High Hills To Climb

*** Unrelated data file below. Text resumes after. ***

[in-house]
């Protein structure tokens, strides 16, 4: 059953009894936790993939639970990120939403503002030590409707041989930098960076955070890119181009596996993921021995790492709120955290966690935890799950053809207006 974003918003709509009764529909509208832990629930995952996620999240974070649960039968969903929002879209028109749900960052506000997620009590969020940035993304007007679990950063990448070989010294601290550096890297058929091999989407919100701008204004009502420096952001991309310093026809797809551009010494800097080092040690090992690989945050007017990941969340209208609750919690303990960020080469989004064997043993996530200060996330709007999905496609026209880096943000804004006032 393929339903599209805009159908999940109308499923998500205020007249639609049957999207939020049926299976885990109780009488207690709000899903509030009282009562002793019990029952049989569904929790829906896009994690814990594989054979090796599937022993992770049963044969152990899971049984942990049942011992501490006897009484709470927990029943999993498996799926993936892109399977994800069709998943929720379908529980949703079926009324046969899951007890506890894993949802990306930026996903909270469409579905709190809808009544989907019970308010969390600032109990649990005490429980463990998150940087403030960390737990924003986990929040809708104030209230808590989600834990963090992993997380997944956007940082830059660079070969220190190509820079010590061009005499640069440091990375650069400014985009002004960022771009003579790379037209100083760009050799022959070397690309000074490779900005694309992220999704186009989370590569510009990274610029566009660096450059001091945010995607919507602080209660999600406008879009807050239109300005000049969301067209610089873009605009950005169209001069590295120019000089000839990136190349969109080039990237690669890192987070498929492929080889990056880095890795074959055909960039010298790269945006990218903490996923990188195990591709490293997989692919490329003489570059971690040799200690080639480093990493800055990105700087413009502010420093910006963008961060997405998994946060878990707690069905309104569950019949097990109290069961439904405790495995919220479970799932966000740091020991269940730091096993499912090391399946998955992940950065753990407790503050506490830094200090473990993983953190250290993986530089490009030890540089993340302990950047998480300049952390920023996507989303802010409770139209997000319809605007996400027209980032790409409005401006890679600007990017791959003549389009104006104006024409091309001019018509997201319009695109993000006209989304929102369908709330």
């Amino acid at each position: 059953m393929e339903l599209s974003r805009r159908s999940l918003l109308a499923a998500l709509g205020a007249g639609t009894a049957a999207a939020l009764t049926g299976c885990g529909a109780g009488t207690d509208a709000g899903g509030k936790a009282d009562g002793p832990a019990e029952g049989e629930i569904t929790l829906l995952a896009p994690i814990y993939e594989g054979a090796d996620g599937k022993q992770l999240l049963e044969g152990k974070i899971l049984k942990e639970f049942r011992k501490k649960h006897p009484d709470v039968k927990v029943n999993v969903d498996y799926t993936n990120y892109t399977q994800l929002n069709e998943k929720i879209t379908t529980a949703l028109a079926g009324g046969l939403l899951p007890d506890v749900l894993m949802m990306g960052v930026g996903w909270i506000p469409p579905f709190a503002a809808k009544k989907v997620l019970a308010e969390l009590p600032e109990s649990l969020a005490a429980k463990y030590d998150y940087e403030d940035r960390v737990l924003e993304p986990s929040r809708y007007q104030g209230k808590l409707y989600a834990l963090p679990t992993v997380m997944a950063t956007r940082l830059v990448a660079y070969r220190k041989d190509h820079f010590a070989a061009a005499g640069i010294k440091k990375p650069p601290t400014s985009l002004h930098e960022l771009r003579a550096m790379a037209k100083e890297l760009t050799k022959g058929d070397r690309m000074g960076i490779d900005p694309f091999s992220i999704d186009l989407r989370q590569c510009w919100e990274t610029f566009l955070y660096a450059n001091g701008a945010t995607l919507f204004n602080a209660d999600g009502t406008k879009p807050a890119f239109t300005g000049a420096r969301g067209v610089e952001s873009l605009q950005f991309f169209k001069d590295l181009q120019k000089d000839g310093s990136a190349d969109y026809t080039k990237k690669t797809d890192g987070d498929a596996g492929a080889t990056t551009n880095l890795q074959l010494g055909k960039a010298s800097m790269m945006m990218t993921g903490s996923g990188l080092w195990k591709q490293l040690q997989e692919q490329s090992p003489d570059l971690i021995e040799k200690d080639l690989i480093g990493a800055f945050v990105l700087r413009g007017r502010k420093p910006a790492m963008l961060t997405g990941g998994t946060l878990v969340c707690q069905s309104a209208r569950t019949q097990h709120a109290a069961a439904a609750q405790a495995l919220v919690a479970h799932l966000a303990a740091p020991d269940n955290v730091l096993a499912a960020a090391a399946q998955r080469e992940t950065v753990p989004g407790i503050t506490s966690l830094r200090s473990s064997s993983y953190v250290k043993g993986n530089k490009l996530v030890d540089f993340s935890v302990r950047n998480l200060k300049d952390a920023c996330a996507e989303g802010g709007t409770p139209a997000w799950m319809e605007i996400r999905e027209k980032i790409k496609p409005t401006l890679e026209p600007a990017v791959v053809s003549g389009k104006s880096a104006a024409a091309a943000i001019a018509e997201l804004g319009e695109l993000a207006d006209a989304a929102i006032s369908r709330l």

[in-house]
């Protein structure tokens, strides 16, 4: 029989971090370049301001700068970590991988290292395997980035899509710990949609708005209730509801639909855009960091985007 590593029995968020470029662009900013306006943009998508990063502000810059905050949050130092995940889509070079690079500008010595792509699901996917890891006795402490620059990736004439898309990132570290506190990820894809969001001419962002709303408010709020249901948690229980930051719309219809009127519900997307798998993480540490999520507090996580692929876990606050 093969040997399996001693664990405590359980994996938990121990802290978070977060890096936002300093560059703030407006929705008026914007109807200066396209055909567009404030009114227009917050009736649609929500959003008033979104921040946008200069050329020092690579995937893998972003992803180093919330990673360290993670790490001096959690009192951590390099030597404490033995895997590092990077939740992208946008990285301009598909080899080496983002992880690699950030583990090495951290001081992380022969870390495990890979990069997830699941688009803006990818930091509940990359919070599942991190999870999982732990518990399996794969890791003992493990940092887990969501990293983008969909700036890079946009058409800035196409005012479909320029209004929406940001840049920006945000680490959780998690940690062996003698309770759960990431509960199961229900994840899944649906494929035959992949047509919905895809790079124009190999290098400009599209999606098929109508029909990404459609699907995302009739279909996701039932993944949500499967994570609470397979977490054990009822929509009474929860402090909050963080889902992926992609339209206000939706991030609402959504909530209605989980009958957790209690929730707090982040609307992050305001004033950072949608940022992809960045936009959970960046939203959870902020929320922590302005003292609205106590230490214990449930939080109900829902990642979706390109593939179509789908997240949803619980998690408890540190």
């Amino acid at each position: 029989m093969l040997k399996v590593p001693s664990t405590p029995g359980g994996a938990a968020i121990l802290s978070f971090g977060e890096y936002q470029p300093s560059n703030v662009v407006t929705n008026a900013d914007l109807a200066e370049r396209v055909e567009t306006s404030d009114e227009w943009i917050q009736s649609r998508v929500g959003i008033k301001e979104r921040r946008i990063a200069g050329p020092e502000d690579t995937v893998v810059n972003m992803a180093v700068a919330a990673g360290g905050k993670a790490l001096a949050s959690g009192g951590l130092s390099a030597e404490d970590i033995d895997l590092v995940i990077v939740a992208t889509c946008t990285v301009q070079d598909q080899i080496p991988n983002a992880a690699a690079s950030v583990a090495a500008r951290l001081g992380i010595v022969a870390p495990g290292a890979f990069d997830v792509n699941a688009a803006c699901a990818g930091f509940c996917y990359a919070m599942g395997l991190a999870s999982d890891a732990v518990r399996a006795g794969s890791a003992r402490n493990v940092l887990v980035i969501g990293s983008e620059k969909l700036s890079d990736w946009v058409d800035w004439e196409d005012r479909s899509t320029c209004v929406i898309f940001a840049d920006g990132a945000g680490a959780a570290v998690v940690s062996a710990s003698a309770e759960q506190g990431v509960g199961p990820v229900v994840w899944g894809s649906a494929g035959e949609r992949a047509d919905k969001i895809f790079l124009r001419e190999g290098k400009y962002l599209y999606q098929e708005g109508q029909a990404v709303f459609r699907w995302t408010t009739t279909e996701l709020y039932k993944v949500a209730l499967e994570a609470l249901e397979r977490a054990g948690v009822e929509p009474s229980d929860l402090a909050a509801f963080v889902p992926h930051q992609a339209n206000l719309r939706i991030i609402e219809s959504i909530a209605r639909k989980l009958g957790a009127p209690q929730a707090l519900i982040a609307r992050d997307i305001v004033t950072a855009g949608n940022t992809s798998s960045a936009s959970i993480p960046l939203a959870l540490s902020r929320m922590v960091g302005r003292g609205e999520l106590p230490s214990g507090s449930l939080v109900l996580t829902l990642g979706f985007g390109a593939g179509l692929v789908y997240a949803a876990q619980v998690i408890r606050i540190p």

Don several layers of clothes in the event you start any climb up German mountain films. I’m shivering yet from harrowing ordeals set upon summits unforgiving and icebergs collapsing. Survival movies aren’t for everyone, possibly on the theory we get enough hardship in daily life, but those emerging from Germany’s 20/30's cycle are surely best of the lot. Footage so spectacular outlived features whose highlights would be pillaged, then put before audiences of children there to watch serials and "B" action shows. What drew German crowds to begin with? It may have begun with climbing fads among University students. They’d pass hours under tutelage of martinet professors, then ascend nearby Bavarian Alps on manhood ritualized weekends. Some called it a dangerous cult, especially in hindsight when writers looked around for possible origins of the Nazi rise. Those associations, and Leni Riefenstahl’s extensive involvement with the genre, weigh like anchors upon the reputation of mountain films. Writer Siegfried Kracauer was among those first to pile on. Idolatry of glaciers and rocks was symptomatic of an antirationalism on which the Nazis could capitalize, said he in what many consider the definitive work on German film, From Caligari To Hitler. Others maintain climbing reflected heroic idealism on the part of those up to the challenge. Close examination will find plenty to support both theories, but chances are you’ll be so overwhelmed as to be two or three viewings away from reasoned consideration of social and political underpinnings. Is there dime’s worth of difference between motivations that drove German climbers and ones that propel latter-day IMAX adventurers seeking new horizons atop snowy peaks? Digital mini-cams and helicopters provide accompaniment along rock walls today with safety provisions German crews never dreamed of. The White Hell Of Pitz Palu came by its title honestly, for making this was indeed a five month’s hell on frozen earth, with primitive equipment there to record cast suffering unprecedented in movies before or since.